“Film is an interesting medium. It has a lot of emotions, visuals, it tells stories and it’s also very easy to digest very quickly a lot of content … I think more people saw An Inconvenient Truth than had ever read anything about climate change,” he said, “I’m a Green Party candidate and my mother never got a grasp on climate change despite the fact that her son is an activist. But then she saw the film and it was like, ‘Okay, I get it.’”

Walton said although educational programs and environmental filmmaking have been around for decades, the recent surge in popularity is due to an increased urgency to the problems of environmental degradation. As a result, these films have strong effects.

“For films to work—for environment films or any awareness-raising films—there has to be something it resonates to. And I think one of the reasons we’re probably seeing a lot of films now that are getting a lot of coverage and actually showing in mainstream theatres … is because people sense that some change is happening that’s beyond the ordinary,” he said.

Walton said the educational programs initiated 25 years ago had had an enormous impact on the way younger generations, the ones who go to the movies, understand environmental issues. He said this was evident when he would tour elementary and high schools in his early days as an activist and can now be seen in the demographic makeup of Green Party supporters.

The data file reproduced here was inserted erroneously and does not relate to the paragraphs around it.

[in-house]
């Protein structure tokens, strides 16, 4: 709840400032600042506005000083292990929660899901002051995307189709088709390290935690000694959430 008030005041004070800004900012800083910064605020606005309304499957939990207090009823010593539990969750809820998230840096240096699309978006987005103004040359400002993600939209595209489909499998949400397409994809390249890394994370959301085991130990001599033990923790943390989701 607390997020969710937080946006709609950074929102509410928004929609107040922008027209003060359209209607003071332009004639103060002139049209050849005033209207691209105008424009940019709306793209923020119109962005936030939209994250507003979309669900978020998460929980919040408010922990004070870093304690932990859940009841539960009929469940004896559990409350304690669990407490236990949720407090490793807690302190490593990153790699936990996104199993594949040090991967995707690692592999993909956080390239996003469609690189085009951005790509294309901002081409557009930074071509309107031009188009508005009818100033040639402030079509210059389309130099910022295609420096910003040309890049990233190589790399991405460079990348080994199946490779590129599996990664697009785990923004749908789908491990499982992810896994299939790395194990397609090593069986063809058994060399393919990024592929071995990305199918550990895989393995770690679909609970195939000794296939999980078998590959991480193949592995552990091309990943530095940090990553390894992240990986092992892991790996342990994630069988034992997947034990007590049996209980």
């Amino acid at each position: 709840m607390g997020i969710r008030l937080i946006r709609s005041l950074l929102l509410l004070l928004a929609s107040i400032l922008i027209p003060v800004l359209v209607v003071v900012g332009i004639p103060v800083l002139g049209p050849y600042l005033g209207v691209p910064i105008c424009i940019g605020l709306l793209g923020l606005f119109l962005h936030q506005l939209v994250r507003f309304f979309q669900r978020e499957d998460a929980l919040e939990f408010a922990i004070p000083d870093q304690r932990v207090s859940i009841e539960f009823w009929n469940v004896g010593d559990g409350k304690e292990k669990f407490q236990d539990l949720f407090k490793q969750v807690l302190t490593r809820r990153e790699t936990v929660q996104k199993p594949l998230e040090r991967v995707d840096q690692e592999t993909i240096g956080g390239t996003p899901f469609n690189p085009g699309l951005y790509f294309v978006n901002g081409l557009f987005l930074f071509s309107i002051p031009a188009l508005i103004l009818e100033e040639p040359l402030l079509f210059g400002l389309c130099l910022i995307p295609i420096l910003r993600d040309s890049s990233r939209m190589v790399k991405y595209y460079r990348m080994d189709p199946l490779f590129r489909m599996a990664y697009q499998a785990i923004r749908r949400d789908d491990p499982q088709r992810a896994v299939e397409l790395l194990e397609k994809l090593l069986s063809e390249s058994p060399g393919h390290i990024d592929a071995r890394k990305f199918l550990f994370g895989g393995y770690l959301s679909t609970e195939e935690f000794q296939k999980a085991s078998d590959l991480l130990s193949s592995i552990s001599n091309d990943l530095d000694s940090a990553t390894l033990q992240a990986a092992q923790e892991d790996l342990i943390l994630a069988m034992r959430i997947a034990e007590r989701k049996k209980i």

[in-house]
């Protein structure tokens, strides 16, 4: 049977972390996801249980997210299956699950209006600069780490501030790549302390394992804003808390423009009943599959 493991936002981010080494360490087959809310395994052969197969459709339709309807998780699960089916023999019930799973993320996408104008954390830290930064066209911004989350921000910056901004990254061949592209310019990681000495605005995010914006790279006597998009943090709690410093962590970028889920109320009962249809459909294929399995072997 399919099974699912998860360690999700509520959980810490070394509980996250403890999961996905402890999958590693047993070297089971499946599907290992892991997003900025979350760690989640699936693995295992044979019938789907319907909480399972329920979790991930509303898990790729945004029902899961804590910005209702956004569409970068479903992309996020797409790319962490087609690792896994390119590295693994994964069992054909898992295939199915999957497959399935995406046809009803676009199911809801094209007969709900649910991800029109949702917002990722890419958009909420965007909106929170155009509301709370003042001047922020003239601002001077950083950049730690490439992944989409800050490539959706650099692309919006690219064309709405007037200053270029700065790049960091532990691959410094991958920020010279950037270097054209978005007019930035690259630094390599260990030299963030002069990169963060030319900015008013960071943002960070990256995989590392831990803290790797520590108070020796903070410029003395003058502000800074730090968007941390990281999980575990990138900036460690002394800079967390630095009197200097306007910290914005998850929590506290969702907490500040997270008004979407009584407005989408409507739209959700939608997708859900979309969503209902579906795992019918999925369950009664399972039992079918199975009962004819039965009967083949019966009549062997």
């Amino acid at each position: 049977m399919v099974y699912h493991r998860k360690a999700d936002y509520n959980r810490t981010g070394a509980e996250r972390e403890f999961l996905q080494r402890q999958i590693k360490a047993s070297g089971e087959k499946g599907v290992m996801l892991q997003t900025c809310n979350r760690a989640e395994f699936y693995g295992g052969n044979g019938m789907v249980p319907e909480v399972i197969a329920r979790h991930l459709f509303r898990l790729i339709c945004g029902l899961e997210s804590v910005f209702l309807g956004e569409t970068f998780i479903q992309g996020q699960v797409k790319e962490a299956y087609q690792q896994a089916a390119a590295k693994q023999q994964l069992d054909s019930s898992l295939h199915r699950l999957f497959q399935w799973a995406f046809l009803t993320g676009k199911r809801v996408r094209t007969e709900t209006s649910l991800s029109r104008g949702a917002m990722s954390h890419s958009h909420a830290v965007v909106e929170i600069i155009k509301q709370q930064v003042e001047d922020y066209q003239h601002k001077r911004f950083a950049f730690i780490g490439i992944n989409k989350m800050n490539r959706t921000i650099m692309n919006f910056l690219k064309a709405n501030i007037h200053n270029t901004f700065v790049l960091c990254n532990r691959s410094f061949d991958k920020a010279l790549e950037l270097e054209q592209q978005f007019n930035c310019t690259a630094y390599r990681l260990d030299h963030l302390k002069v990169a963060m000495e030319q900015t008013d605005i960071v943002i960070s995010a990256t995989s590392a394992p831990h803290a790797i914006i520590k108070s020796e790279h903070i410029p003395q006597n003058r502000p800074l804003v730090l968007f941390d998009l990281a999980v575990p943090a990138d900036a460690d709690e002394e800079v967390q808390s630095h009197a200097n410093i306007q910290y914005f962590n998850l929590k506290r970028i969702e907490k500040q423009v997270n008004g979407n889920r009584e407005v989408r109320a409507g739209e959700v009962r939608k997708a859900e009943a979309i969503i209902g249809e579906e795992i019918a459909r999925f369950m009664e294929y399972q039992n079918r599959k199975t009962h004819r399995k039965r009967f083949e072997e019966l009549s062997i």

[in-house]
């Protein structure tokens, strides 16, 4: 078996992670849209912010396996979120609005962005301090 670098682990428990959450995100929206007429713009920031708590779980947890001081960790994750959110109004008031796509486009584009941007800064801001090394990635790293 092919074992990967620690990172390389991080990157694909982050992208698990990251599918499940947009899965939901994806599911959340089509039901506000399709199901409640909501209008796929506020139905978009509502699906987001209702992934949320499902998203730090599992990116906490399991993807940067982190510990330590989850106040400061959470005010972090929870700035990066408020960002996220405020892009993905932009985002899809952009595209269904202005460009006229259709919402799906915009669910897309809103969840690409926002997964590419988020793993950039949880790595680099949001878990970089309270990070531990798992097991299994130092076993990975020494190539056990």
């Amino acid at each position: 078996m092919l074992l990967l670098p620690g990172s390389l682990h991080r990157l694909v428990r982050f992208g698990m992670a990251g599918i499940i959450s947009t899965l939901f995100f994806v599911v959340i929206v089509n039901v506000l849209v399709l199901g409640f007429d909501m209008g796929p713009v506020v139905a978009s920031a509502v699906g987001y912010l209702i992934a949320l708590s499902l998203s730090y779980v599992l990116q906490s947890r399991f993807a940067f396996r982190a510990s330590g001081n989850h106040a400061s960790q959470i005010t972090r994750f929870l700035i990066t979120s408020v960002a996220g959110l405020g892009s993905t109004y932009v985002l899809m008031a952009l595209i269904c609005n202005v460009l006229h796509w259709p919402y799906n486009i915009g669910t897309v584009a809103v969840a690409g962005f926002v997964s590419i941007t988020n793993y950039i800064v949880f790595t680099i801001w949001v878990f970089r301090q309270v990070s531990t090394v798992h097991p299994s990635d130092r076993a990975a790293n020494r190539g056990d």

“We were amazed at how aware they were when they spoke in the schools and how sensitive they were to the issues. These children are older now,” he said. “If you look at the support for the Green Party, the highest support we have, ahead of all the other parties, is with the 18 to 25. And we’re strong in the 25 to 30.”

Walton said it’s uncertain whether films will motivate people enough to radically alter their lifestyles, but they help to deliver information and aid the transition.

He said he’s optimistic people can change, but it can’t come from just watching movies.

“For many, [the films] help them with the adjustment. There are some very big changes happening and people are very good at adjusting, but to adapt you need the information.”